Working day and night, Bitcoin miners also generate a lot of heat.  In colder climates, this has sometimes been repurposed to provide heating.  In the Gulf, however, the heat creates even greater electricity consumption, as powered cooling systems are used to keep the machinery within its operational temperature range.

A further problem in the Gulf recently has often been the lack of a clear regulatory framework for the industry – sometimes because of a general suspicion of cryptocurrencies.  Kuwait, for example, has banned all virtual asset transactions, investments and mining. In Saudi Arabia and Qatar, crypto has only quasi-legal status.

Yet, despite the obstacles, “the GCC region is the world’s sixth-largest adopter,” said Paige Aarhus, Paris-based director of crypto news and analysis site DL News. And figures from Chainalysis, a US-based cryptocurrency software development company, estimate that total crypto transaction levels in Saudi Arabia alone amounted to $36 billion and in the first two months of 2024 it hit $6 billion.

In the UAE and Oman, too, a more positive approach has been taken. A regulatory framework has been established, enabling facilities such as the DMCC Crypto Centre in Dubai to provide a wide range of services, including mining. In Oman, $800 million is now invested in crypto mining in the Sultanate. Abu Dhabi’s Green Data City in Salalah was Oman’s first licensed mining entity, while Exahertz International has also now joined it in the southern – and slightly cooler – Omani city.

Power plays

With electricity representing around 75-80 percent of a data farm’s average cost, cheap power is a major draw for miners when it comes to the Gulf. In Oman, although subsidies for electricity are being phased out, typical costs remain at around $0.05 per kilowatt – much less than the US average of $0.23, which is itself lower than average tariffs in Europe. “Innovations such as liquid cooling and immersion cooling are expected to significantly contribute to the expansion of operations within the region,” says Mirakhmedov.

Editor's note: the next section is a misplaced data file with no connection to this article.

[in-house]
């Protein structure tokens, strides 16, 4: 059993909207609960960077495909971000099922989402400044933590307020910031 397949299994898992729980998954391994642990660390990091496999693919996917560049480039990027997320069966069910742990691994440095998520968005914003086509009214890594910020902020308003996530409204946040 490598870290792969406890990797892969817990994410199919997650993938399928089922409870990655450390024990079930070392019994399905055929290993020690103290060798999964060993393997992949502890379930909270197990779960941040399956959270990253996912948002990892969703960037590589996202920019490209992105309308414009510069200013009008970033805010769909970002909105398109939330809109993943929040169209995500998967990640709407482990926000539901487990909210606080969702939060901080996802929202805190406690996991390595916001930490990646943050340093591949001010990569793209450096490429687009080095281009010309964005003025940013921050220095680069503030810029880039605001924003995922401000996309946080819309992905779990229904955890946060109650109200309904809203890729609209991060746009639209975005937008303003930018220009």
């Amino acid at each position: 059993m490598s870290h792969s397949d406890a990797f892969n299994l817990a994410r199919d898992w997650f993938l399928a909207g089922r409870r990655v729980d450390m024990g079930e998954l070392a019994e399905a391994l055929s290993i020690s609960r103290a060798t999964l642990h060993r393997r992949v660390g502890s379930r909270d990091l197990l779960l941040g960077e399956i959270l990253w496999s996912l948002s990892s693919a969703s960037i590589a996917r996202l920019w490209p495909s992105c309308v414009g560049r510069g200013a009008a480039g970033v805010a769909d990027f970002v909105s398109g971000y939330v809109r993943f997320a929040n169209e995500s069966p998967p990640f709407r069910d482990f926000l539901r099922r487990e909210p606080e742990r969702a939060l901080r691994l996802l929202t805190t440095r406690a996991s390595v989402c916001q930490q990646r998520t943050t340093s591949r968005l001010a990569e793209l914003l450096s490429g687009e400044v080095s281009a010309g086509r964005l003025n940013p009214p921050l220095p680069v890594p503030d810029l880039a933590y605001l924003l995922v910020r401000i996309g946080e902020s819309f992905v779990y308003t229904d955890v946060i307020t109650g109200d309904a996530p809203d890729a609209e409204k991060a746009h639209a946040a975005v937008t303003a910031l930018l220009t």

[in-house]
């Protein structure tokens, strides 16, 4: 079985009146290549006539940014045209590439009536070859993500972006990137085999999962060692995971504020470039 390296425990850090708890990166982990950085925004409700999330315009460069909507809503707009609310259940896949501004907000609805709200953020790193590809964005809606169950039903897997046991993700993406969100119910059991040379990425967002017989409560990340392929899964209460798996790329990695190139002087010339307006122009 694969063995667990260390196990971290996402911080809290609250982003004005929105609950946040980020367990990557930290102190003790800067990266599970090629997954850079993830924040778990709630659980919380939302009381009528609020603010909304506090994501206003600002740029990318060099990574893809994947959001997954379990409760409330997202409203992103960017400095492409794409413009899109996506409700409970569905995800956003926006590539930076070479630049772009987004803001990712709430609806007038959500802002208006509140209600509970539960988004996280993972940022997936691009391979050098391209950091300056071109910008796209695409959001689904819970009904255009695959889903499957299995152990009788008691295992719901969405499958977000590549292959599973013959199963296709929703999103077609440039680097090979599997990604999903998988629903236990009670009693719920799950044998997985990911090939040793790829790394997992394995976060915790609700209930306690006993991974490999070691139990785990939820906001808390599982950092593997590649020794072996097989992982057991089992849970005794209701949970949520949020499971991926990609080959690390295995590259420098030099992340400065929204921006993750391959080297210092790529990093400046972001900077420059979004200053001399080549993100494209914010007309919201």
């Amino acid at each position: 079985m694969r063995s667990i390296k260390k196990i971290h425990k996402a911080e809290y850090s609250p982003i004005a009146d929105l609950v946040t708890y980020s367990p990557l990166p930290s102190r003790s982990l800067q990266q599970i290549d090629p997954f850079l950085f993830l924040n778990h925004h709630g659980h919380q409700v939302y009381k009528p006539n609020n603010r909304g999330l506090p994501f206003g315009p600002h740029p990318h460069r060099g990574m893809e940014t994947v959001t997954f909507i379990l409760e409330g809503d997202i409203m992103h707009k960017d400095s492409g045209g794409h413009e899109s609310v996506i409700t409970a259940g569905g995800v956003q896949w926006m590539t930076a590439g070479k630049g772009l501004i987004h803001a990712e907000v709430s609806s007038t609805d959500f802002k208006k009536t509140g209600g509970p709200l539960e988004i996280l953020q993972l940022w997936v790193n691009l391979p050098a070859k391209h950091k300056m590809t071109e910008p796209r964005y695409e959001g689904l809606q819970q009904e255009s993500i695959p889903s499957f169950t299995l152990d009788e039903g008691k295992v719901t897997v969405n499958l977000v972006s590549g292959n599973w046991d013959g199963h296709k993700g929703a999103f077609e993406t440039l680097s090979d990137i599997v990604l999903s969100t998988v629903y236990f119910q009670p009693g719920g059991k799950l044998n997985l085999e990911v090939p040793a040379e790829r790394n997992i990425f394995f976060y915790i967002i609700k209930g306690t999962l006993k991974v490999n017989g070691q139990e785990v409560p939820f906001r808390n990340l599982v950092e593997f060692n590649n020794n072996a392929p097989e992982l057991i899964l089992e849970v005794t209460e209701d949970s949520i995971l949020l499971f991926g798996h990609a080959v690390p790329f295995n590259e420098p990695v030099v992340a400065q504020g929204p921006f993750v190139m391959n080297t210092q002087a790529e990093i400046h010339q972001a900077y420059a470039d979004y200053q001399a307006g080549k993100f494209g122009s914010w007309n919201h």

This was recognised at the recent Global Digital Mining Summit hosted by mining server manufacturer Bitmain, held in Muscat. The “Hydro-mining Wins in the Desert” gathering highlighted progress in water cooling.

Green, renewable energy from solar is also available in abundance in Oman and other Gulf countries, providing miners with more sustainable credentials. At the same time, the Gulf offers a developed infrastructure and few restrictions on land for large data farms.

Oman, and other Gulf states, have also all invested heavily in education and training in IT, producing large, tech-savvy populations. “Key benefits of the Gulf also include the region’s access to capital and the ease of doing business,” says Mirakhmedov.  These benefits may help Gulf miners weather the storm of the recent halving.

Larger mining companies, or groups of miners, stand a better chance of absorbing that loss, while “some smaller mining companies may well go out of business as a result,” Aarhus says. With miners in the Gulf generally larger operations with lower overall costs, they may now be well placed for further expansion. More data farms could therefore be springing up around the region, in the months to come.

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Zakat on Stocks and Shares: A Modern Dilemma Solved




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In today’s fast-paced world, where the buzz of the stock market is as familiar as morning coffee, a timeless tradition meets the modern age: the practice of paying Zakat on stocks and shares. This intersection of faith and finance might seem like a modern dilemma, but “Zakat on Stocks and Shares: A Modern Dilemma Solved” can be achieved with a blend of ancient wisdom and contemporary understanding. Let’s dive into the world of stocks, shares, and spiritual duty, and discover how this blend enriches both our wallets and our souls.